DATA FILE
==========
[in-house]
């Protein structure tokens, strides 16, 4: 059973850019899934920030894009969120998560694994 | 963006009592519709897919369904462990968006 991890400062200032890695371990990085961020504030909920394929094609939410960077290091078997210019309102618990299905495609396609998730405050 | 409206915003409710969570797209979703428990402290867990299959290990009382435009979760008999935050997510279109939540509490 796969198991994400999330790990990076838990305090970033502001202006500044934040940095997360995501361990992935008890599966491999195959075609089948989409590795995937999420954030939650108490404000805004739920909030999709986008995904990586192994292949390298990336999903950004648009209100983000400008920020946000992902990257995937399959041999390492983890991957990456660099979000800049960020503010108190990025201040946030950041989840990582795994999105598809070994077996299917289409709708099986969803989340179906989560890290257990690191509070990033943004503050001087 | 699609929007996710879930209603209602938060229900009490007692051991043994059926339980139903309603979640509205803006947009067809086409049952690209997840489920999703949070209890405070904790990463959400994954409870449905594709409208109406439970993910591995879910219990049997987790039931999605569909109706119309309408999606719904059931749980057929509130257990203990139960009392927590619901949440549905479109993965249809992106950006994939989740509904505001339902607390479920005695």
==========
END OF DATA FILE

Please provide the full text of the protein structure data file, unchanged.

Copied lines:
[in-house]
């Protein structure tokens, strides 16, 4: 059973850019899934920030894009969120998560694994 | 963006009592519709897919369904462990968006 991890400062200032890695371990990085961020504030909920394929094609939410960077290091078997210019309102618990299905495609396609998730405050 | 409206915003409710969570797209979703428990402290867990299959290990009382435009979760008999935050997510279109939540509490 796969198991994400999330790990990076838990305090970033502001202006500044934040940095997360995501361990992935008890599966491999195959075609089948989409590795995937999420954030939650108490404000805004739920909030999709986008995904990586192994292949390298990336999903950004648009209100983000400008920020946000992902990257995937399959041999390492983890991957990456660099979000800049960020503010108190990025201040946030950041989840990582795994999105598809070994077996299917289409709708099986969803989340179906989560890290257990690191509070990033943004503050001087 | 699609929007996710879930209603209602938060229900009490007692051991043994059926339980139903309603979640509205803006947009067809086409049952690209997840489920999703949070209890405070904790990463959400994954409870449905594709409208109406439970993910591995879910219990049997987790039931999605569909109706119309309408999606719904059931749980057929509130257990203990139960009392927590619901949440549905479109993965249809992106950006994939989740509904505001339902607390479920005695």